(photo credit: Courtesy)
BALTIMORE - Spice giant McCormick has agreed to stop selling its spices to Iran, following the efforts of a Baltimore Jewish activist.
Jay Bernstein, an attorney and community activist, read in The New York Times last December that despite sanctions against Iran, the US Treasury was still allocating licenses to American companies to conduct business with the Islamic Republic. One of those companies, he learned, was the Baltimore-based McCormick & Co., founded in 1889 by a Jewish immigrant.
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“It seemed that what we could do is draw attention to McCormick and get them to reconsider,” Bernstein said.
In January, Bernstein wrote to Freeman Hrabowski III, president of the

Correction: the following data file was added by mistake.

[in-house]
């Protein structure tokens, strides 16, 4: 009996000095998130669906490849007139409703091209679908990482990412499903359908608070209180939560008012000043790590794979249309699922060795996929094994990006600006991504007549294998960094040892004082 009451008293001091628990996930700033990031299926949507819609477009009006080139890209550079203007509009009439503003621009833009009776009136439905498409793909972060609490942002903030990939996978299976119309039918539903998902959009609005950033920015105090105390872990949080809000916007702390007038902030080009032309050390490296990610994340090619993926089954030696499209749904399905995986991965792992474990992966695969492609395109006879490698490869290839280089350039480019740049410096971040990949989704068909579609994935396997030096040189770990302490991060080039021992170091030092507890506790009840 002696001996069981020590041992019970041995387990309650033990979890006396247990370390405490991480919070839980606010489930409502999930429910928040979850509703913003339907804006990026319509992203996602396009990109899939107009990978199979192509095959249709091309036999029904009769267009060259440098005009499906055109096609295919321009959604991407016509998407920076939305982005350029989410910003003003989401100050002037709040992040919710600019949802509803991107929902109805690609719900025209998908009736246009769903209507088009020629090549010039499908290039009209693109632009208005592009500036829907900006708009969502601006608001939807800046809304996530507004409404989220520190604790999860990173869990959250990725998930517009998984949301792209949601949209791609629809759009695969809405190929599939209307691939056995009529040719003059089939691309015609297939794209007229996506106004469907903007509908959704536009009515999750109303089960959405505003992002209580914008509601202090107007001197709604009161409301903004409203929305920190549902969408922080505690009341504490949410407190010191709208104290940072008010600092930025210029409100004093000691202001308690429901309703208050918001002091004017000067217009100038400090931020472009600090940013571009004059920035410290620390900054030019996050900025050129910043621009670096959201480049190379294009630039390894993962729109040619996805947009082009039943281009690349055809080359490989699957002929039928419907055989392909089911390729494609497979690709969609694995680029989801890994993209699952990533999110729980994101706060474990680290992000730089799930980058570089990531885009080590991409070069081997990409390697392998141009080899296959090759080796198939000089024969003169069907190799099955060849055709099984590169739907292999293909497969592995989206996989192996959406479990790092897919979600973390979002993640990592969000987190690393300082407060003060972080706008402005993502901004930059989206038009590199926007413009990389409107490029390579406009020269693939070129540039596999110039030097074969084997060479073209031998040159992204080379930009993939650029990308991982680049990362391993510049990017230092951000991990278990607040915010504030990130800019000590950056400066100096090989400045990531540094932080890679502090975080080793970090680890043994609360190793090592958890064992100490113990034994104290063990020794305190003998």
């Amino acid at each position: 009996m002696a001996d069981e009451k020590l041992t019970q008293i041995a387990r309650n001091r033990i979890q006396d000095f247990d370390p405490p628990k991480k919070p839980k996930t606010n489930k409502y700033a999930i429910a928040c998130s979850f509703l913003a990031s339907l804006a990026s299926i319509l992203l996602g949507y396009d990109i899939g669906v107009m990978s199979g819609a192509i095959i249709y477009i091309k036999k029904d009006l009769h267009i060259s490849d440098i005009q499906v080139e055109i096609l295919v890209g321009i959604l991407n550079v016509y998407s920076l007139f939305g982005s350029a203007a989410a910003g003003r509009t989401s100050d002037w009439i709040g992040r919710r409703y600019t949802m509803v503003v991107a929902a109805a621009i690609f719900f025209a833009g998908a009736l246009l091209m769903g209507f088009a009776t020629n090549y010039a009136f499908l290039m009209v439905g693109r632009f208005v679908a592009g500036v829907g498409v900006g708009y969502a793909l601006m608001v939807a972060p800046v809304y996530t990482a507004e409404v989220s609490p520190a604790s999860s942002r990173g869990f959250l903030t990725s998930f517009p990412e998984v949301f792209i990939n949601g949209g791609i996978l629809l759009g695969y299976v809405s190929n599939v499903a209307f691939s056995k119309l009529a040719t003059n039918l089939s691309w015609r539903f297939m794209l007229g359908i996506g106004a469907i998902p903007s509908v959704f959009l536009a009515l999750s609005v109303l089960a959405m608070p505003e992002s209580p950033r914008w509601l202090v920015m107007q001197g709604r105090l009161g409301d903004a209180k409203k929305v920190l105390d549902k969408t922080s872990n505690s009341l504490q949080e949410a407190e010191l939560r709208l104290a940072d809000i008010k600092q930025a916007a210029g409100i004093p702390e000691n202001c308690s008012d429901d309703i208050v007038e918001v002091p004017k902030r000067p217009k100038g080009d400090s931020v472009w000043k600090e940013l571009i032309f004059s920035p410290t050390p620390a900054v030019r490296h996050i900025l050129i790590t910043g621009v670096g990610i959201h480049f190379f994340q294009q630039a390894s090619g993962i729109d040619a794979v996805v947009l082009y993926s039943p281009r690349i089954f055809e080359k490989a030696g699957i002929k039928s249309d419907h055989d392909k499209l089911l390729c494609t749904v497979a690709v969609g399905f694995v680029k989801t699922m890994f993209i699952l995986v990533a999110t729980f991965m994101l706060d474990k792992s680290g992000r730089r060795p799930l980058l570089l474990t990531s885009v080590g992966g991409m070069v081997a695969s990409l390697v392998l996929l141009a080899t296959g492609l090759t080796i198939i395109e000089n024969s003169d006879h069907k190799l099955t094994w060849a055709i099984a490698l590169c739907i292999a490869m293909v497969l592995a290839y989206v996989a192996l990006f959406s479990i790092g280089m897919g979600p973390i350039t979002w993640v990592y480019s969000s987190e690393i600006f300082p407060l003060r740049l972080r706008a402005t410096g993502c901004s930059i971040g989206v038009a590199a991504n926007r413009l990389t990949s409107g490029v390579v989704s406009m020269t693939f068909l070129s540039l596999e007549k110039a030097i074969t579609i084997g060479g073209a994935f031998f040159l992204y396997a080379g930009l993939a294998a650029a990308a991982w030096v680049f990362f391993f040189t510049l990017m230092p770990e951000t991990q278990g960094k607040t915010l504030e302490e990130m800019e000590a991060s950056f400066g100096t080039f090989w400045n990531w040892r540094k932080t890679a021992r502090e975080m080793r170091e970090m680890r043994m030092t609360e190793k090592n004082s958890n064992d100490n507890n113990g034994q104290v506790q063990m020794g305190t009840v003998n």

University of Maryland, Baltimore County, and a McCormick board member,
asking that he "exert" his influence on McCormick to "do the right thing
and end all business dealings with and in Iran."
Shortly after, he received word that McCormick would “cease such sales
as long as Iran is subject to the comprehensive sanctions programs
imposed by the US government.”
Jim Lynn, McCormick’s director of corporate communications, told the
Baltimore Jewish Times that McCormick distributes its spices to some 100
countries. But he said the company could not get assurances by certain
parties that the products would not be sold by companies connected in
some ways to companies that had been blacklisted, so McCormick decided
not to sell in Iran.
"Is it going to bring down a regime? No,” Bernstein said. “But McCormick
showed a great example of corporate responsibility. And if more
companies did what they are doing, the regime in Iran would feel more
pressure. It’s gratifying that they were responsive.”
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